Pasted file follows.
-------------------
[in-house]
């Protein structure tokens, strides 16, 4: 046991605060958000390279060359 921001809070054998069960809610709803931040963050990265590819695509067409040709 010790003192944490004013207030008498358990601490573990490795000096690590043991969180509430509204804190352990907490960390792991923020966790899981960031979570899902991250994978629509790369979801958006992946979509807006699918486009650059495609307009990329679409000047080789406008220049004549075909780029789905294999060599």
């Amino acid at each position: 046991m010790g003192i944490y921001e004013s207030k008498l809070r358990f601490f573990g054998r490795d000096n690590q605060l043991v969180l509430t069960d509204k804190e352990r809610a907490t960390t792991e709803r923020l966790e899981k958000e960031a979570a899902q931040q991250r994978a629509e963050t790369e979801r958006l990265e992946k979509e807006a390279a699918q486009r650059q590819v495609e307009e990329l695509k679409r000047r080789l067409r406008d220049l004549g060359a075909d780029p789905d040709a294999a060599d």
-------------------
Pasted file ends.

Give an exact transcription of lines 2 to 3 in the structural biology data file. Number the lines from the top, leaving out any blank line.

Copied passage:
């Protein structure tokens, strides 16, 4: 046991605060958000390279060359 921001809070054998069960809610709803931040963050990265590819695509067409040709 010790003192944490004013207030008498358990601490573990490795000096690590043991969180509430509204804190352990907490960390792991923020966790899981960031979570899902991250994978629509790369979801958006992946979509807006699918486009650059495609307009990329679409000047080789406008220049004549075909780029789905294999060599």
């Amino acid at each position: 046991m010790g003192i944490y921001e004013s207030k008498l809070r358990f601490f573990g054998r490795d000096n690590q605060l043991v969180l509430t069960d509204k804190e352990r809610a907490t960390t792991e709803r923020l966790e899981k958000e960031a979570a899902q931040q991250r994978a629509e963050t790369e979801r958006l990265e992946k979509e807006a390279a699918q486009r650059q590819v495609e307009e990329l695509k679409r000047r080789l067409r406008d220049l004549g060359a075909d780029p789905d040709a294999a060599d």